Pakistan's Supreme Court has overturned the conviction of a Christian woman sentenced to death for blasphemy against Islam and ordered her freed.
He said: "The appeal is allowed. She is acquitted of all charges and if not required for any other charges she will be released forthwith". The Lahore High Court (LHC) had upheld her conviction and confirmed her death sentence in October 2014.
The media has been prevented from discussing the case since the verdict was reserved on 8 October.
While there are hundreds of Christians, Ahmadis, Hindus, and even Muslims who have spent long prison terms and many have been killed by religious extremists, the government of Pakistan has never executed anyone for blasphemy.
Paramilitary troops deployed in Islamabad to prevent protesters from reaching the Supreme Court, where security for the judges was being beefed up.
Some hardline clerics have asked followers to be ready for street agitation early in the morning if the Supreme Court releases the accused woman.
According to available information, Aasiya Bibi also known as Asia Bibi was allegedly involved in an argument with a group of Muslim women with whom she had been harvesting berries after the other women objected to a non-Muslim touching the bowl in which she fetched water.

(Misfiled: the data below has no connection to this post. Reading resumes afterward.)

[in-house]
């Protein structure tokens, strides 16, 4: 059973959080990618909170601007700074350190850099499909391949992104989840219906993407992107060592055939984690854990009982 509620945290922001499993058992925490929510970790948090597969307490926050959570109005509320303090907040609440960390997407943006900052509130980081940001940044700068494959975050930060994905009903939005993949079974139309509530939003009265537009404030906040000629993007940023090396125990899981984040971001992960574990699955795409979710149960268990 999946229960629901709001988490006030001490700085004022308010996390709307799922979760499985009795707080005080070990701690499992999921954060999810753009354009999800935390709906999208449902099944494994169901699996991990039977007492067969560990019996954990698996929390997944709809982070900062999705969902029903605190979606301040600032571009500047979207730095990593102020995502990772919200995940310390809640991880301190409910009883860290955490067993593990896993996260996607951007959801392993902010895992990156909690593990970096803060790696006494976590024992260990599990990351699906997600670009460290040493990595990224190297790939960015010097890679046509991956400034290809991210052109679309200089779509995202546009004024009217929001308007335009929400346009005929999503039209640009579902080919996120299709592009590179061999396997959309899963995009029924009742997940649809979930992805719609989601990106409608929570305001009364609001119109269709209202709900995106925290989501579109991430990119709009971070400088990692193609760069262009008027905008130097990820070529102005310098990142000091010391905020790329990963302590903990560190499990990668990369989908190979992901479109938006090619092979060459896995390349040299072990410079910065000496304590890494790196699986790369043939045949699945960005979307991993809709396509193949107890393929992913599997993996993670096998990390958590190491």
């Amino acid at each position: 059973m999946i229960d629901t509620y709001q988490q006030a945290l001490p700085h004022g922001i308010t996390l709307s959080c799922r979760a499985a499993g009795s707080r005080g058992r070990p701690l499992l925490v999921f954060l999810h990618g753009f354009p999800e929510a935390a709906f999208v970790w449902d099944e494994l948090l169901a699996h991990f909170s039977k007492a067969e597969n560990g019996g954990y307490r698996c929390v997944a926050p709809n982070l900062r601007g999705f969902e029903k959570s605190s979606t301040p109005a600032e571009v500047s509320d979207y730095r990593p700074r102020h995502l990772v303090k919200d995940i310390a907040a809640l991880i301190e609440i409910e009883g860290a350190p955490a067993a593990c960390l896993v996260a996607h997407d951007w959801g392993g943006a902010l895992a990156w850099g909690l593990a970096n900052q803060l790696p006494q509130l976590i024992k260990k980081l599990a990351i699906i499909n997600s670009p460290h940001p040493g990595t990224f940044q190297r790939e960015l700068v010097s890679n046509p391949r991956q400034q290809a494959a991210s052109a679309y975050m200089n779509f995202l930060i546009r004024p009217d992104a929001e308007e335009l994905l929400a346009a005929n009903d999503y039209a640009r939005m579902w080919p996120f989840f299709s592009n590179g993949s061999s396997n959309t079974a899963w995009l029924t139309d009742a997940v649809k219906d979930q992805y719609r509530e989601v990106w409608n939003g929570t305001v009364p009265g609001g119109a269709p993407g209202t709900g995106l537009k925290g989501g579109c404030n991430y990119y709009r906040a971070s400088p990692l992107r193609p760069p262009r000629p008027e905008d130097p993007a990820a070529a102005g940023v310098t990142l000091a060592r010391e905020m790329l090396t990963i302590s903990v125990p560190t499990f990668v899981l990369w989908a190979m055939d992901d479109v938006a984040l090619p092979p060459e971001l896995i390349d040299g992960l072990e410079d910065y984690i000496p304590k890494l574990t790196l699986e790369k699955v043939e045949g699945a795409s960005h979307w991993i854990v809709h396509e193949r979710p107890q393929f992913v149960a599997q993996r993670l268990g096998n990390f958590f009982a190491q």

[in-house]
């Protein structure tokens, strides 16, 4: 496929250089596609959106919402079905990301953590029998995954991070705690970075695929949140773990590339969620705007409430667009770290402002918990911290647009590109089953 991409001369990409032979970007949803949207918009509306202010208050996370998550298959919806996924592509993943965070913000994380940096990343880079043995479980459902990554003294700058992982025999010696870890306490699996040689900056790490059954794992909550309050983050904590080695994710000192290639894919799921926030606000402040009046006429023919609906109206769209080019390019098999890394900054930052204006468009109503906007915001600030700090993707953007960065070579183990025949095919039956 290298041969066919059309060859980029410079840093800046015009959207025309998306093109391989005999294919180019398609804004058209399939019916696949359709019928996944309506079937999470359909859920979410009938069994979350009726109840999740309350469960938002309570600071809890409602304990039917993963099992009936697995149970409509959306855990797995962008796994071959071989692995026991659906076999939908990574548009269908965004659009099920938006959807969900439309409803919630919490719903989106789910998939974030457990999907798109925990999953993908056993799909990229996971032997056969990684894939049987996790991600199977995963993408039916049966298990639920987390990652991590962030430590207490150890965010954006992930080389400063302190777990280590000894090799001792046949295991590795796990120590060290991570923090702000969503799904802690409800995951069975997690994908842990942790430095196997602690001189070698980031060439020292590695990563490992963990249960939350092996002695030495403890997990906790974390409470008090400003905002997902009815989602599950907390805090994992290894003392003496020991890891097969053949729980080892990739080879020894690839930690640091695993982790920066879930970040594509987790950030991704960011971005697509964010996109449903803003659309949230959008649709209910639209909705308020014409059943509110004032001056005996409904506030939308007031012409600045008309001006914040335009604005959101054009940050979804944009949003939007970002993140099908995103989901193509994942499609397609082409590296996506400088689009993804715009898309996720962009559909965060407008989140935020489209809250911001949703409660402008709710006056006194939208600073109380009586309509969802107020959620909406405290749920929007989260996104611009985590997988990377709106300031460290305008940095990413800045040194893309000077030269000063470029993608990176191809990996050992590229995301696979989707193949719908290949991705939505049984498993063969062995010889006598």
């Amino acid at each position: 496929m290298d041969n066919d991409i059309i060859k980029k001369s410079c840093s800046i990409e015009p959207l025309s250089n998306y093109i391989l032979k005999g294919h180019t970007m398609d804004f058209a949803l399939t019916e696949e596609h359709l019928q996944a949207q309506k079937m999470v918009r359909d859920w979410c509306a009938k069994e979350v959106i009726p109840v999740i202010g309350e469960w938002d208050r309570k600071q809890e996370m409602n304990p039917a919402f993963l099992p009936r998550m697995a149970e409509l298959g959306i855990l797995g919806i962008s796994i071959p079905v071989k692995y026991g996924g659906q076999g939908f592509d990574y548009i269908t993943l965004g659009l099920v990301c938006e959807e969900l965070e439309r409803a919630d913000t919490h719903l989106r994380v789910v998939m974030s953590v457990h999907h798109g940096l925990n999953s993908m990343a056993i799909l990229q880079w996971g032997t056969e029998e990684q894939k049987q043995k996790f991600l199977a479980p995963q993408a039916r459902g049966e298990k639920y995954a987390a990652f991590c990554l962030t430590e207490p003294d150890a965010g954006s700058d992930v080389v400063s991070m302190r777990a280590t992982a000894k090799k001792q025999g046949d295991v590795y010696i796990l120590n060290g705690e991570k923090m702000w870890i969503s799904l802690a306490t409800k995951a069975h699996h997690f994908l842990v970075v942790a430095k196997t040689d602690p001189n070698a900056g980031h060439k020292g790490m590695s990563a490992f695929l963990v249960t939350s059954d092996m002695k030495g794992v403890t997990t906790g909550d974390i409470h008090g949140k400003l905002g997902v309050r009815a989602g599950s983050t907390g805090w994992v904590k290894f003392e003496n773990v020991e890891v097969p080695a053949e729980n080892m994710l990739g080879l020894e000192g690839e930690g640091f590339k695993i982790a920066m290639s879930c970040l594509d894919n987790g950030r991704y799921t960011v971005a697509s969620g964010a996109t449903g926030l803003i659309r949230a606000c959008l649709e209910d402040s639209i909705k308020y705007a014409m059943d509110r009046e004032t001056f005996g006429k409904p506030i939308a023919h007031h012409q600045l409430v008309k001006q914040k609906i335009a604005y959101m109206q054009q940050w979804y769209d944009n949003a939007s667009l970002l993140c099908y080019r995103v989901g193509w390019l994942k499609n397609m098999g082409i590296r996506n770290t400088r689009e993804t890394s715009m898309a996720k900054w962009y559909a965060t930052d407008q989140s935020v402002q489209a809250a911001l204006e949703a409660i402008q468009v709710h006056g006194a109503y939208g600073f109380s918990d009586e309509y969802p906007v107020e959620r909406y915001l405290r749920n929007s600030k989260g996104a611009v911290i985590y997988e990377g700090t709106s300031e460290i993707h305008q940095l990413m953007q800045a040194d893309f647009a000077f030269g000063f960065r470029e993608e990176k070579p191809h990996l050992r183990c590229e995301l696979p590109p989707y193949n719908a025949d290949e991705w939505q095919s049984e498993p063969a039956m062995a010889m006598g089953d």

Saudi crown prince breaks silence on 'heinous' Khashoggi killing
One photo showed the son, Salah, looking ashen-faced and shaking hands with Mohammed as a video cameraman stood in the background. He added: "I will not allow a wedge to form between Saudi Arabia and Turkey".
"The verdict has shown that the poor, the minorities and the lowest segments of society can get justice in this country despite its shortcomings", Bibi's lawyer Saif-ul-Mulook told AFP.
The decision is a victory for human rights activists, who said the country's blasphemy law has been used to settle personal scores or to attack minority communities.
Prosecutors alleged that in the row which followed, the women said Asia Bibi should convert to Islam and that she made three offensive comments about the Prophet Muhammad in response. She was convicted and sentenced to death.
"I don't see any derogatory remarks vis-a-vis the holy Koran as per the FIR", added Chief Justice Saqib Nisar, referring to the initial complaint filed in the case.
In 2011, Salman Taseer, who was then the governor of Punjab province, was assassinated by a bodyguard in Islamabad, days after he expressed support for Bibi.
That same year, Shahbaz Bhatti, a Christian politician, was killed for being a vocal critic of the law. The assassin, Mumtaz Qadri, has been celebrated as a martyr by hardliners since he was hanged for the killing, with millions visiting a shrine set up for him near Islamabad. Analysts have warned the tactic could deepen sectarian fractures and potentially spill into violence.